A Guide to Web Image Compression Software: HVS JPEG
Software type: GIF/JPEG optimisers
HVS JPEG is one of the better JPEG compressors, but it is also one of the more expensive. It comes as a Photoshop filter plugin, which means it should work with other graphics packages such as Paintshop Pro etc. The current demo program comes with a time limit on it. The Digital Frontiers people seem to have changed their minds from the previous demo, which would not allow you to export a modified image. The time limit version is a much better idea, allowing realistic comparison with other packages. Installation is simple, just copy a few files into the plugins directory. The program comes with a detailed help file and a PDF-format manual which tells you all you need to know.
The program interface is good and easy to use. It allows you to compare a compressed image with the original, but not simultaneously - you need to switch between the two images, unlike programs such as Ulead Smartsaver and Web Graphics Optimizer, which show both original images and compressed image(s) together. Personally I like to see both images at once.
There are two features that distinguish HVS JPEG from its competitors. The first is the ability to use different Q-tables as the basis for quality setting in the compressed image. The second is a pre-filtering option that sets up images to minimise compression artifacts.
Q-tables are a reference used in the JPEG compression process that determine what things are compressed and how. HVS JPEG comes with three generic pre-optimised Q-tables, and the option to calculate an optimum Q-table for the particular image you are compressing. The three supplied tables are the standard JPEG Q-table (that the other packages presumably use), one optimised for portraits and other images with slowly varying colour and texture, and one for images with more rapid variation of texture. In general, selecting the right Q-table option correctly will give the best result for any particular picture, but, as I found and as the manual says, sometimes one of the other options does a better job than the one you might expect to use, so a little experimentation is called for.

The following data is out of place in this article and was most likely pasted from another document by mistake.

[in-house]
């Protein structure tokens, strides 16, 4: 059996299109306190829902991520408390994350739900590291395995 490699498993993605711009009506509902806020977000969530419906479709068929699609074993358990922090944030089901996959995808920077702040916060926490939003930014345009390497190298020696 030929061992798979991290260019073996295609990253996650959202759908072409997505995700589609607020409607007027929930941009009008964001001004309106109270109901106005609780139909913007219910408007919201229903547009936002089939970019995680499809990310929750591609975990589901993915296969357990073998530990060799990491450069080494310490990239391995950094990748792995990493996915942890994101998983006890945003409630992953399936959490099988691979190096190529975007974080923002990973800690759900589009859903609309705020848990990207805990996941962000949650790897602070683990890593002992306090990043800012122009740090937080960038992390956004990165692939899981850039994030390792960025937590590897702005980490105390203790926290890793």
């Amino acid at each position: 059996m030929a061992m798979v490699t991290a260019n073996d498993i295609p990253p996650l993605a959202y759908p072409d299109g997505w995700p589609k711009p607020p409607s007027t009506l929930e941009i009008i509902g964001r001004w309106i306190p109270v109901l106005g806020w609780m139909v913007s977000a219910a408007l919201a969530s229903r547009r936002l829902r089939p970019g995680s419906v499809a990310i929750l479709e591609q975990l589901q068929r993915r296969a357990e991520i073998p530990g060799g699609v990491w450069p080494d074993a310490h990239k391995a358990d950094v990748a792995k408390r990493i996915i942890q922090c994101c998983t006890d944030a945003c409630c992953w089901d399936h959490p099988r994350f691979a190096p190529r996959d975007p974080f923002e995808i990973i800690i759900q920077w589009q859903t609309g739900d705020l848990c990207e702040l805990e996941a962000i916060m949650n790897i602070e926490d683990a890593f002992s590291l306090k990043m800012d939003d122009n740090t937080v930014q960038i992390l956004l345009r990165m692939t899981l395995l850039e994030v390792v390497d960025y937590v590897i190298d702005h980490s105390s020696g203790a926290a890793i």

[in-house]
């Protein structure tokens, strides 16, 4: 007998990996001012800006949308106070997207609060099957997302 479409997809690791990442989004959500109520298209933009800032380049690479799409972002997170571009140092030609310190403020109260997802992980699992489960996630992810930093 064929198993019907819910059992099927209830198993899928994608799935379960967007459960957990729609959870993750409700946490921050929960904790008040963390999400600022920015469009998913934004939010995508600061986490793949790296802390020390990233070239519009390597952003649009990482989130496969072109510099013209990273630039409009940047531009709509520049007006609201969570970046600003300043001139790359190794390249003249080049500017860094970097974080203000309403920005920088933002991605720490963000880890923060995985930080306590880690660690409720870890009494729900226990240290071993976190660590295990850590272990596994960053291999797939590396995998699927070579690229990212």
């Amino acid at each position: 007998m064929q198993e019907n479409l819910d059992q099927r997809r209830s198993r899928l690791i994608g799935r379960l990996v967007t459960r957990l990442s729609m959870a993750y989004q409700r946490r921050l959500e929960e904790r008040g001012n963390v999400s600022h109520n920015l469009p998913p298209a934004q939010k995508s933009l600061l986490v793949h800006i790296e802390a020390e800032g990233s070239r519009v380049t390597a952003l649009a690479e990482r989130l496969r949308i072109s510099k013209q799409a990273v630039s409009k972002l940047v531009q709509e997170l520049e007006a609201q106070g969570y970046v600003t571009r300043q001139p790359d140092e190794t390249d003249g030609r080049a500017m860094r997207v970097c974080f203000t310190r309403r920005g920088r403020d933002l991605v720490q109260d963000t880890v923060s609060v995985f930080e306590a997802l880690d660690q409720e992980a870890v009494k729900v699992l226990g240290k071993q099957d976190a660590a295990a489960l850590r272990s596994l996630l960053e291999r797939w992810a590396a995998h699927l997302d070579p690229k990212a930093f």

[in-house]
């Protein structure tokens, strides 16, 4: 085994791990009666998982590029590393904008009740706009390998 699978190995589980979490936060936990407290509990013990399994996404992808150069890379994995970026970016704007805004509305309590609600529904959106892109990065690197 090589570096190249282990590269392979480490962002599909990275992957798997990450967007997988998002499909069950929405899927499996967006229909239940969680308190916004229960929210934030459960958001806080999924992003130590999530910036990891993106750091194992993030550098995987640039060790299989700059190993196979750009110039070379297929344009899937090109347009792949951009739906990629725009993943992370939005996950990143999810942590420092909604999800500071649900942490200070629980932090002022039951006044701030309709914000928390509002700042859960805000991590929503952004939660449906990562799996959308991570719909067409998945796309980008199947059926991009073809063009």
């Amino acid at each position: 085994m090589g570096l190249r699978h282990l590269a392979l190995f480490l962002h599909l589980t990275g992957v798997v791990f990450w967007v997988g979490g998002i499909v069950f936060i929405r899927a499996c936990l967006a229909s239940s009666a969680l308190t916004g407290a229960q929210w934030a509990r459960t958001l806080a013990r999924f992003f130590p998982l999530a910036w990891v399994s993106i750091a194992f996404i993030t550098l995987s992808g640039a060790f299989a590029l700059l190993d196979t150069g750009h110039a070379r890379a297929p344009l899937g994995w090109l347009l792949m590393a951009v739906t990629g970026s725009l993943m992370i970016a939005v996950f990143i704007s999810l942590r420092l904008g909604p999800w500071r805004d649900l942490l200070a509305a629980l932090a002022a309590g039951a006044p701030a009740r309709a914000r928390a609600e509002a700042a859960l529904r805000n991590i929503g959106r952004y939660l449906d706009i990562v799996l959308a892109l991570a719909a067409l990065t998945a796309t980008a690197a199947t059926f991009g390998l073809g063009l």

The second distinctive feature of HVS JPEG is the use of pre-filters to minimise artifacts. It presents you with a "sharp-soft" slider to set the scale of the softening, and a "strong-weak" slider, to set the level of the effect.
There seem to be two ways of reducing colour smearing, blotchiness and "wrinklies" around high contrast boundaries, characteristic of over-compression. The first is to select certain areas of an image for lower compression - thereby ducking the problem. PiCoBello and JPEG Pro (and soon, I think, Pegasus) use this process. HVS JPEG takes the second approach, by softening edges before compression, to minimise the wrinklies. In my initial trials, while it gave slightly smaller file sizes, it didn't do such a good job as the area-select method. However, the benefits you get from either method will depend a lot on skill. If you're looking for quick compression, you probably won't use either method. Personally, I like to be able to tweak images. I still have a lot of experimenting to do with both methods.
As soon as you try your initial compression in HVS JPEG, you realise that it is very much more computationally intense than other packages. This is due at least in part to Digital Frontiers' "human visual systems" approach to optimising images. I'm not sure what to make of this, and I think the effects may be fairly subtle for some images. I found the processing calculations take several seconds longer than average for a typical 40K image. As a general rule, it also produces better results than the other packages, with the exception, usually, of Pegasus' RapidVue. However, HVS JPEG has an easier interface than RapidVue. Then again, RapidVue is a lot cheaper... I suspect I'll use both at different times.
I would definitely include HVS JPEG 2.0 in any shortlist of programs to trial. It is a more complex program than many of the others, but the more you use it, the better the results you'll get.
Links to information about web graphics compression, palettes and related matters of interest.
Back to graphics review page
Back to the main entry page
This information is Copyright © 1998 David Nicholls. These pages may be linked to, provided you don't embed them in frames, but may not be reproduced in any form without permission in writing from the author.